In a monster-infested world, Joel learns his girlfriend is just 80 miles away. To make the dangerous journey, Joel discovers his inner hero to be with the girl of his dreams. (from IMDb)
Dylan O'Brien, who may be most notable for the Maze Runner movie series and TV's Teen Wolf, is great as Joel, a young guy who is a bit of an underdog due to his cowardice and being kind of a loner. The movie opens seven years after an asteroid hurtling toward Earth was destroyed, raining down fallout that turned all cold-blooded creatures into mutated, human-eating monsters. Most survivors reside in colonies that are secluded or underground, but their struggle to survive is a daily battle. Joel is one of the least essential in his colony, and also the only single person there. He spends most of his time sketching monsters they encounter in a guide book (which isn't the only similarity here to How To Train Your Dragon, by the way), cooking minestrone for the colony, and dreaming of reuniting with his girlfriend from years ago, Aimee.
Tired of being alone and feeling helpless, one day Joel decides to risk everything and set out on an 80-mile trek alone in an effort to find the girl of his dreams. Along the way, he briefly teams up with a man named Clyde (played by Michael Rooker) and an 8-year-old girl (Ariana Greenblatt) who help him learn how to defend himself. He also acquires a canine companion named Boy who keeps him company on his journey. The lighthearted tone of the film makes this movie especially work, as it's told almost in a tongue-in-cheek way exclusively through Joel's eyes. O'Brien is relatable and charming in the part, and I was surprised at how likable he ended up being. (It always amazes me when filmmakers seem to forget how important it is for the central character of a film to be likable -- the 2005 Steven Spielberg remake of War of the Worlds immediately comes to mind.) The special effects for the monsters aren't quite as successful, but they work more often than not. In one of the first horrific encounters Joel has with a monster that we see, it seems to be a mix of physical effects (puppetry) and digital effects, and it works really nice -- especially for conveying his crippling fear. Some of the monsters have an element of silliness to them, but for the most part, they are rather creepy or disturbing. Most of them appear to be of an insect origin, but occasionally they also take the shape of a mutated frog (one of the aforementioned "sillier" looking ones). If you're squeamish about worm-like creatures and other creepy crawlies, this is a movie you might want to pass on.
The vibe of Love and Monsters is something akin to a Men In Black or the 1999 version of The Mummy -- that blend of comedy and horror that aims to offer more thrills than truly frightening moments. Joel's personal journey - the romantic side that drives him - is sweet and endearing, and you can't help to root for the guy on his quest. The side characters in the film are all pretty good, too, especially Rooker's Clyde and Jessica Henwick's Aimee. One of the best side characters, however, is the robot Mavis (voiced by Melanie Zanetti), who adds some great comic relief during a sequence where Joel gets some quality one-on-one time with a working Mavis robot. The only characters that do fall a bit flat, unfortunately, are the film's human antagonists. They feel a little tacked-on to the story, if not entirely forced, and the battle at the end gets too over-the-top for its own good. It still has its moments, but it gets silly at times - and this time not in a good way.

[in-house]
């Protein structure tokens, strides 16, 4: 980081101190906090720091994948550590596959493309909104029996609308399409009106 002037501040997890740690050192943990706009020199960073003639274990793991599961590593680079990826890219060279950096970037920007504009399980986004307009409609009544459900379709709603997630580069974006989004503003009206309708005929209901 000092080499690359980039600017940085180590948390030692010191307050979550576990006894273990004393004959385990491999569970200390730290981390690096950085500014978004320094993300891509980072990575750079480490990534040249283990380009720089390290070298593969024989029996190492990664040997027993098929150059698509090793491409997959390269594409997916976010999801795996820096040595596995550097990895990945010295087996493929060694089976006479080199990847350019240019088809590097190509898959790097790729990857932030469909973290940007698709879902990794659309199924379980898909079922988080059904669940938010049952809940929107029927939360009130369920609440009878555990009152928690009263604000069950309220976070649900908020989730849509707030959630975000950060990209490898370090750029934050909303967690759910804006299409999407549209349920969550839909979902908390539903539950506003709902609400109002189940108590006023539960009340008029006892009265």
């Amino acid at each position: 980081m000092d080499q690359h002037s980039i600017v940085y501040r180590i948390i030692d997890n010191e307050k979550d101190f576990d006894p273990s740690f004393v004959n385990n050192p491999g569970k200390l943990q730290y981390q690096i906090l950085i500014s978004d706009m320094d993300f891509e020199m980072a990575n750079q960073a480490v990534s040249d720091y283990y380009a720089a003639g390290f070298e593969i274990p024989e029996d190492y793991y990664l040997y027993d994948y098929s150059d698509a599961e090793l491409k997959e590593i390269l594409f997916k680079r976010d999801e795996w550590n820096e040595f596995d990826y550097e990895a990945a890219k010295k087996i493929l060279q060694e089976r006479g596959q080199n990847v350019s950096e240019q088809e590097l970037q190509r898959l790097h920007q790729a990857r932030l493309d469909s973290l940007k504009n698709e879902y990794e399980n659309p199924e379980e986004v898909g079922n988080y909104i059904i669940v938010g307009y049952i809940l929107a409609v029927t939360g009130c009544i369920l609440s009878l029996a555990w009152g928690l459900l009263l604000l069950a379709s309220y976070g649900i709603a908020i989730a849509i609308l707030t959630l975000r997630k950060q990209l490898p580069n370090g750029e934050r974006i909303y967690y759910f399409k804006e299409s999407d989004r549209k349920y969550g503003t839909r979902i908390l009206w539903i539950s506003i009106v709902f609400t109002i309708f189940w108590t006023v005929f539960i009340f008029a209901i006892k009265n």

The film's content is firmly a PG-13 rated outing. Although there are no uses of the "F" word, there is frequent uses of the "S" word, as well as other cuss words and plenty of uses of God's name as exclamations. There's also a little sexual content at the beginning when Joel is seen lying in bed in the colony and his voiceover is lamenting about being the only single one there (so we wear some sounds from other couples being together nearby). There is some monster violence, most notably when Joel watches a bug eat a man, and we see it in shadows on the other side of a curtain (So we see the shape of his legs falling off as he's bitten into pieces). Joel sustains some bloody cuts throughout the film, and there's a pretty gross scene where we see him pulling leeches off of himself (and then having a poisonous reaction to it, with veins popping in his skin a little bit). We also see some creature gore a couple times when bombs blow them up (with chunks of bug flesh raining down), and when we see Clyde peering over a cliff at a dead giant spider carcass below.
Love and Monsters is the right mix of serious and funny, without ever being too goofy or campy. It's creepy, gross, funny, and maybe even inspiring (with the theme of overcoming our fears), and one that will make for a good October / spooky movie season each year. The content, unfortunately, is on the edgier side (and it's definitely not as "family friendly" as some other reviewers have dubbed it), with excessive cussing and some violent content.- John DiBiase (reviewed: 11/12/20)
Disclaimer: All reviews are based solely on the opinions of the reviewer. Most reviews are rated on how the reviewer enjoyed the film overall, not exclusively on content. However, if the content really affects the reviewer's opinion and experience of the film, it will definitely affect the reviewer's overall rating.
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